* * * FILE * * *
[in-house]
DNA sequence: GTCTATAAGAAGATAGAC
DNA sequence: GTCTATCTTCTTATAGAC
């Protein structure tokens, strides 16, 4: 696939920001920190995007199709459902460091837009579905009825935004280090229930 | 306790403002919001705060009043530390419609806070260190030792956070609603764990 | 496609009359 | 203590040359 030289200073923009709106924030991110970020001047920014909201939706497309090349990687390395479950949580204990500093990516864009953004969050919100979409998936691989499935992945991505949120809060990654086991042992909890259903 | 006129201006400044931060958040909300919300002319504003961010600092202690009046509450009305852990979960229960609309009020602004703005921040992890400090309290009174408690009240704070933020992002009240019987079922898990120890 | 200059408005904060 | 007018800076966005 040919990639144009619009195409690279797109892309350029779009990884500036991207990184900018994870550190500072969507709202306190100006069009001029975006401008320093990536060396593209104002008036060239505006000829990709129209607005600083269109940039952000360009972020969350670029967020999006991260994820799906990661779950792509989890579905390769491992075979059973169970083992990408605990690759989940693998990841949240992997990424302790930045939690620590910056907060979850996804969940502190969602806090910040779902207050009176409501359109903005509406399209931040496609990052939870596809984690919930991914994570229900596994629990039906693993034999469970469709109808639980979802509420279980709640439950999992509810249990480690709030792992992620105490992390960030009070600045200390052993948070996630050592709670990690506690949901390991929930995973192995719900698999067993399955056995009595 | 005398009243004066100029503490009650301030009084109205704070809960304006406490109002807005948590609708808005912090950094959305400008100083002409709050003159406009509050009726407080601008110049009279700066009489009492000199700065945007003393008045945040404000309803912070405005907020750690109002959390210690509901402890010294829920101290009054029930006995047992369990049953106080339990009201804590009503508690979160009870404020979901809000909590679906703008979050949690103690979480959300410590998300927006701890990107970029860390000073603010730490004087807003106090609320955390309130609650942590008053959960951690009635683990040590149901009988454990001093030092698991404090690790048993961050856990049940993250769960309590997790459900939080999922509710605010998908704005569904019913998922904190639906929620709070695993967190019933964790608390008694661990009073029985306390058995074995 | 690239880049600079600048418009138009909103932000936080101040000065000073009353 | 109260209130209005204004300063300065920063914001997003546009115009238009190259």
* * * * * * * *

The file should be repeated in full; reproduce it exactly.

[in-house]
DNA sequence: GTCTATAAGAAGATAGAC
DNA sequence: GTCTATCTTCTTATAGAC
């Protein structure tokens, strides 16, 4: 696939920001920190995007199709459902460091837009579905009825935004280090229930 | 306790403002919001705060009043530390419609806070260190030792956070609603764990 | 496609009359 | 203590040359 030289200073923009709106924030991110970020001047920014909201939706497309090349990687390395479950949580204990500093990516864009953004969050919100979409998936691989499935992945991505949120809060990654086991042992909890259903 | 006129201006400044931060958040909300919300002319504003961010600092202690009046509450009305852990979960229960609309009020602004703005921040992890400090309290009174408690009240704070933020992002009240019987079922898990120890 | 200059408005904060 | 007018800076966005 040919990639144009619009195409690279797109892309350029779009990884500036991207990184900018994870550190500072969507709202306190100006069009001029975006401008320093990536060396593209104002008036060239505006000829990709129209607005600083269109940039952000360009972020969350670029967020999006991260994820799906990661779950792509989890579905390769491992075979059973169970083992990408605990690759989940693998990841949240992997990424302790930045939690620590910056907060979850996804969940502190969602806090910040779902207050009176409501359109903005509406399209931040496609990052939870596809984690919930991914994570229900596994629990039906693993034999469970469709109808639980979802509420279980709640439950999992509810249990480690709030792992992620105490992390960030009070600045200390052993948070996630050592709670990690506690949901390991929930995973192995719900698999067993399955056995009595 | 005398009243004066100029503490009650301030009084109205704070809960304006406490109002807005948590609708808005912090950094959305400008100083002409709050003159406009509050009726407080601008110049009279700066009489009492000199700065945007003393008045945040404000309803912070405005907020750690109002959390210690509901402890010294829920101290009054029930006995047992369990049953106080339990009201804590009503508690979160009870404020979901809000909590679906703008979050949690103690979480959300410590998300927006701890990107970029860390000073603010730490004087807003106090609320955390309130609650942590008053959960951690009635683990040590149901009988454990001093030092698991404090690790048993961050856990049940993250769960309590997790459900939080999922509710605010998908704005569904019913998922904190639906929620709070695993967190019933964790608390008694661990009073029985306390058995074995 | 690239880049600079600048418009138009909103932000936080101040000065000073009353 | 109260209130209005204004300063300065920063914001997003546009115009238009190259």